Winnipeg Free Press - PRINT EDITION

Daughter's mouth may be smart, but you're smarter

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Dear Miss Lonelyhearts: I'm so annoyed with my know-it-all daughter who uses this smart-alec tone on me. I want to throw her out on her butt. She's going to university and has this entitlement thing now that drives me crazy. She's 21 and taking arts. Big deal. She has tons of spare time to work and never works a moment.

Her room is the whole basement now, according to her smart mouth. Yesterday she said in this valley girl voice, "I'd appreciate it if you didn't come past the laundry room when you're down here, and because of the way you help yourself to my room, I am putting a lock on my door! I've had enough."

I said, "Good, and don't come out of that room again until you're ready to move out!" Then she said, "You can't talk to me like that. I'm telling Dad!" Then her father comes huffing and puffing up to me, and asks me why I'm "speaking abusively" to his daughter. I started to cry. Honestly, I have my own job and I will move out if necessary! I love my daughter but I can't stand her right now -- absolutely furious looking at her nasty spoiled expressions. Please help our family. -- Les Miserables, St. Boniface

Dear Mrs. Miserable: Tell your daughter she needs to start looking for a roommate and a job to earn enough money to live outside the house. Lots of arts students do, and support themselves completely with part-time jobs and loans. Tell her she made that decision when she spoke to you with complete disrespect in the basement. Remind her that she owns nothing of that house, nor do you owe her free room and board three years after she's turned 18. You know she is going to go screaming to daddy about this, so be prepared to stand your ground with both of them. He needs some straight talk from you, too. Stand up and roar. You're not moving anywhere, but your daughter is.

Dear Miss Lonelyhearts: I just came back from a holiday before Christmas, supposedly with my "guy friends," but really it was with a special friend. I had a great time down there, but I'm worried sick my wife is going to ask my buddies about the holiday. The two of them are supposed to pretend they went with me, but they are bozos and might forget. As a result, I refused to have our usual New Year's party because I am "overrun with work," but really it was to keep them all apart.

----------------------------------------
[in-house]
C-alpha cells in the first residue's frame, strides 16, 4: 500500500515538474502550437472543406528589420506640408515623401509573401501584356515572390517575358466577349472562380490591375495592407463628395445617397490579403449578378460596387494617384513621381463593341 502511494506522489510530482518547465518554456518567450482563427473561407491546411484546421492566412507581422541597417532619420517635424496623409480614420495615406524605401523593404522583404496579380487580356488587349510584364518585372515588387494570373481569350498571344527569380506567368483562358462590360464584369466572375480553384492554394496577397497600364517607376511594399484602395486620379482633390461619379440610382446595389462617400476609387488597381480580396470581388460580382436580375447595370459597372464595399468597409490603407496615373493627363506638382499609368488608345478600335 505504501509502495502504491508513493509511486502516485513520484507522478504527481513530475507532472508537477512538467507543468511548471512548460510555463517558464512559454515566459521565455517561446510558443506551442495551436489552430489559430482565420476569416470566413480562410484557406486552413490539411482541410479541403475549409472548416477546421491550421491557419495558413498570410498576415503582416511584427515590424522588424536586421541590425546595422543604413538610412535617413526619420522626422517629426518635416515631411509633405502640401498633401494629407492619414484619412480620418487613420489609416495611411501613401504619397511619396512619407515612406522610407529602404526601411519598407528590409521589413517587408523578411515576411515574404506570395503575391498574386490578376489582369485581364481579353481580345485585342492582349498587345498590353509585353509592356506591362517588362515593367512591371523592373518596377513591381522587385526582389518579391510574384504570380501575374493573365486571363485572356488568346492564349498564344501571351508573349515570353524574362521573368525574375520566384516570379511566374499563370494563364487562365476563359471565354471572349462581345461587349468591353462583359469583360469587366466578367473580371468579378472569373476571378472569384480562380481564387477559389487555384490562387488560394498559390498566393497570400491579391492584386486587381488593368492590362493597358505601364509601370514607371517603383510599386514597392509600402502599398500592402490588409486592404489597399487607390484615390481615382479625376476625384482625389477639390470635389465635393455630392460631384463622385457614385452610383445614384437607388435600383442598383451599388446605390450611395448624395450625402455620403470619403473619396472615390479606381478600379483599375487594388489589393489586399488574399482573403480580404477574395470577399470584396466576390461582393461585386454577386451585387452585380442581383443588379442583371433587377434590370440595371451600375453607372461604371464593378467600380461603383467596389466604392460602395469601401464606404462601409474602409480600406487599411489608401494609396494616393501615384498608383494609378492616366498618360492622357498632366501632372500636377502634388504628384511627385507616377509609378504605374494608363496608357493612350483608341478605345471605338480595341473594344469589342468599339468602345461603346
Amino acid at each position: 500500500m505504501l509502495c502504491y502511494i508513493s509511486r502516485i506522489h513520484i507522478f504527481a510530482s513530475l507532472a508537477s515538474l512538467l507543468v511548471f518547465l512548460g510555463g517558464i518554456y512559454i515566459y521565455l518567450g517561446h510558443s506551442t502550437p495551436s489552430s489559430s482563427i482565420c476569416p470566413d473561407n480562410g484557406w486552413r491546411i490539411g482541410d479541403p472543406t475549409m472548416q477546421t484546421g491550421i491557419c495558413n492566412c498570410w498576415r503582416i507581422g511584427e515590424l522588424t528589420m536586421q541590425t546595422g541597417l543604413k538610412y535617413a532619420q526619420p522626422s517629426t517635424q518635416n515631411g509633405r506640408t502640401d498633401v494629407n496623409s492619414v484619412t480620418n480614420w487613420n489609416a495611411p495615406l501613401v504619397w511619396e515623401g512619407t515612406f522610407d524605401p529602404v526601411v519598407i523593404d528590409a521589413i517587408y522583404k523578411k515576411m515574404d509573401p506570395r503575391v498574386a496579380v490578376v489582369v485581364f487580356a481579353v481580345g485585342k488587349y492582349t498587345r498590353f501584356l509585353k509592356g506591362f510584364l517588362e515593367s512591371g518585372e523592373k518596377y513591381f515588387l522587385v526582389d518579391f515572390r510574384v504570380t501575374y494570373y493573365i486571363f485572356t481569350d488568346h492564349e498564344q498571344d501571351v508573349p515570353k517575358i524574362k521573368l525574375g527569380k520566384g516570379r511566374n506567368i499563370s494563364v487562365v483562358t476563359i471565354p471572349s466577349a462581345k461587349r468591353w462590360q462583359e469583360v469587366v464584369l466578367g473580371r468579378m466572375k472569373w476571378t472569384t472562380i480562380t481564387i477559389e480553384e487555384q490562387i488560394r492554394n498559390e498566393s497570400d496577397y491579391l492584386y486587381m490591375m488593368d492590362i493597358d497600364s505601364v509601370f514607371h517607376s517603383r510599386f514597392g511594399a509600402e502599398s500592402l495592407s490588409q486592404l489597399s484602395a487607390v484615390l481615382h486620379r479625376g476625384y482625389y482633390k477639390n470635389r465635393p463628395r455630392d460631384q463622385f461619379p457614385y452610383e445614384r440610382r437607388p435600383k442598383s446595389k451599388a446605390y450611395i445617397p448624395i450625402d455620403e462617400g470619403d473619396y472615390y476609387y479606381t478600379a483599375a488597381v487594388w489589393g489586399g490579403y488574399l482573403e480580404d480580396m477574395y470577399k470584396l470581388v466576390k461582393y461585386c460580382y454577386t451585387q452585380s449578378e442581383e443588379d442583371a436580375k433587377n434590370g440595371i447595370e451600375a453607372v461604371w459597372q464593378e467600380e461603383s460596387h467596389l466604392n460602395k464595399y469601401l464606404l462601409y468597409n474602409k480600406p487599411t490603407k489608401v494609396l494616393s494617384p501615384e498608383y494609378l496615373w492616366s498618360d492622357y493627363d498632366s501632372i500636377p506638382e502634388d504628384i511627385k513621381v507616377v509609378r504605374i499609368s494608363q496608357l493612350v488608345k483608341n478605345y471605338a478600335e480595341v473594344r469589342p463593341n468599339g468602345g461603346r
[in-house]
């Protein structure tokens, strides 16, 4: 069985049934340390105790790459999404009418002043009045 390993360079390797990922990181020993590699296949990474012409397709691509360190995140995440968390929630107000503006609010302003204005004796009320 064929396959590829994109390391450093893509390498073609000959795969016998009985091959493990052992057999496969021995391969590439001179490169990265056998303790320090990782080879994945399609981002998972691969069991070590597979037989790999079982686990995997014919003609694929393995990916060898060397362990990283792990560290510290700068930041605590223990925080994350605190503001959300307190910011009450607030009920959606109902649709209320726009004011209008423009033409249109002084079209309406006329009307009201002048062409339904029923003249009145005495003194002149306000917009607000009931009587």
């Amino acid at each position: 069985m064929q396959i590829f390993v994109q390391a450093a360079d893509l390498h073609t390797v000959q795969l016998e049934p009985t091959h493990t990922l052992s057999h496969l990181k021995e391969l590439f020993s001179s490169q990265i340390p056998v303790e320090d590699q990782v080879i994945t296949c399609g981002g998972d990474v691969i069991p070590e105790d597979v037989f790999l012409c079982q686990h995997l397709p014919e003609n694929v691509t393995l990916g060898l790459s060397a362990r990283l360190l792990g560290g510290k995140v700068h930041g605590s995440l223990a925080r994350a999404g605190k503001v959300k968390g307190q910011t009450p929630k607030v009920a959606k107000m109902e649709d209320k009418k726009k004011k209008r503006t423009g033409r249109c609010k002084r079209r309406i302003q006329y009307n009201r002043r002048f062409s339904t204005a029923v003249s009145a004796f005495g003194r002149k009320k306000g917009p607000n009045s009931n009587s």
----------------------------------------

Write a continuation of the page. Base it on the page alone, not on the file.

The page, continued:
Now my friend, who I thought was a fun-loving girl, wants me to make a decision to leave my wife and be with her. What? Why would I do that, when I have my wife and the kids and the house and the dog to support? It feels like the sky is falling over a silly holiday. I don't want to break it off with my girlfriend and I don't want to lose my family either. Help, please. -- The Sky Is Falling, Winnipeg

Dear Falling: You weren't born to play this nasty little gambling game. If you were, you'd know you don't involve anyone other than your lover. You certainly don't tell your buddies, or ask them to cover up for you, or tell your wife you're going on holiday with a group.

Certain types get away with taking their illicit partners on sunny holidays. But you will rarely spot these lovebirds on the beaches or in regular hotels. They go to hidden resorts in unpopular destinations where friends and neighbours would never fly. How about saying adios to the girlfriend you aren't serious about and trying to fix what's wrong with your marriage? Forget being a married playboy. Your body may want to rumba, but your mind isn't suited to the sunspot sneak, a particularly difficult dance.

Please send your questions or comments c/o lovecoach@hotmail.com or mail letters to Miss Lonelyhearts c/o Winnipeg Free Press, 1355 Mountain Ave., Winnipeg R2X 3B6

Republished from the Winnipeg Free Press print edition December 29, 2013 A15

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